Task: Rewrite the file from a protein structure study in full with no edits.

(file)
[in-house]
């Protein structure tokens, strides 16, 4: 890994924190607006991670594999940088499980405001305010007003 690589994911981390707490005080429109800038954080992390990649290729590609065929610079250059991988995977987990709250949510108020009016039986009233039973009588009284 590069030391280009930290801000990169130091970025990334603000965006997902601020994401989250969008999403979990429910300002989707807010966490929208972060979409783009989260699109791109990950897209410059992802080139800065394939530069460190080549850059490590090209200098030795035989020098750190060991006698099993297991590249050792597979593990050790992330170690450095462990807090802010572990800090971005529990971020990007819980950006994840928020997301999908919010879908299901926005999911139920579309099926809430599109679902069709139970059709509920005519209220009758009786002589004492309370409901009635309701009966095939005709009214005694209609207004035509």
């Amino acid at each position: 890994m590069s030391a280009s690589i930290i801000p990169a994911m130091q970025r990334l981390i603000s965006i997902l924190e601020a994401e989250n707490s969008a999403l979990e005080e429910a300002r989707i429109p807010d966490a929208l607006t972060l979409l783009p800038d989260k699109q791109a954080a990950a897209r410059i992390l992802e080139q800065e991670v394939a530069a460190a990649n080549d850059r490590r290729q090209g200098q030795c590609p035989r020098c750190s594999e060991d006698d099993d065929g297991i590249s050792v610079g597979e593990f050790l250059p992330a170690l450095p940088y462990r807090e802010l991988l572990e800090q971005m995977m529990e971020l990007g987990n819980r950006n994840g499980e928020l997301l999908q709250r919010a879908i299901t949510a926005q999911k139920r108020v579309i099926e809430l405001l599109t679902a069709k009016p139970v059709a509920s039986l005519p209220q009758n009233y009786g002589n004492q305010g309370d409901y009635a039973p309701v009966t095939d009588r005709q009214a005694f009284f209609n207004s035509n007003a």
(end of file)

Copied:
[in-house]
């Protein structure tokens, strides 16, 4: 890994924190607006991670594999940088499980405001305010007003 690589994911981390707490005080429109800038954080992390990649290729590609065929610079250059991988995977987990709250949510108020009016039986009233039973009588009284 590069030391280009930290801000990169130091970025990334603000965006997902601020994401989250969008999403979990429910300002989707807010966490929208972060979409783009989260699109791109990950897209410059992802080139800065394939530069460190080549850059490590090209200098030795035989020098750190060991006698099993297991590249050792597979593990050790992330170690450095462990807090802010572990800090971005529990971020990007819980950006994840928020997301999908919010879908299901926005999911139920579309099926809430599109679902069709139970059709509920005519209220009758009786002589004492309370409901009635309701009966095939005709009214005694209609207004035509």
């Amino acid at each position: 890994m590069s030391a280009s690589i930290i801000p990169a994911m130091q970025r990334l981390i603000s965006i997902l924190e601020a994401e989250n707490s969008a999403l979990e005080e429910a300002r989707i429109p807010d966490a929208l607006t972060l979409l783009p800038d989260k699109q791109a954080a990950a897209r410059i992390l992802e080139q800065e991670v394939a530069a460190a990649n080549d850059r490590r290729q090209g200098q030795c590609p035989r020098c750190s594999e060991d006698d099993d065929g297991i590249s050792v610079g597979e593990f050790l250059p992330a170690l450095p940088y462990r807090e802010l991988l572990e800090q971005m995977m529990e971020l990007g987990n819980r950006n994840g499980e928020l997301l999908q709250r919010a879908i299901t949510a926005q999911k139920r108020v579309i099926e809430l405001l599109t679902a069709k009016p139970v059709a509920s039986l005519p209220q009758n009233y009786g002589n004492q305010g309370d409901y009635a039973p309701v009966t095939d009588r005709q009214a005694f009284f209609n207004s035509n007003a």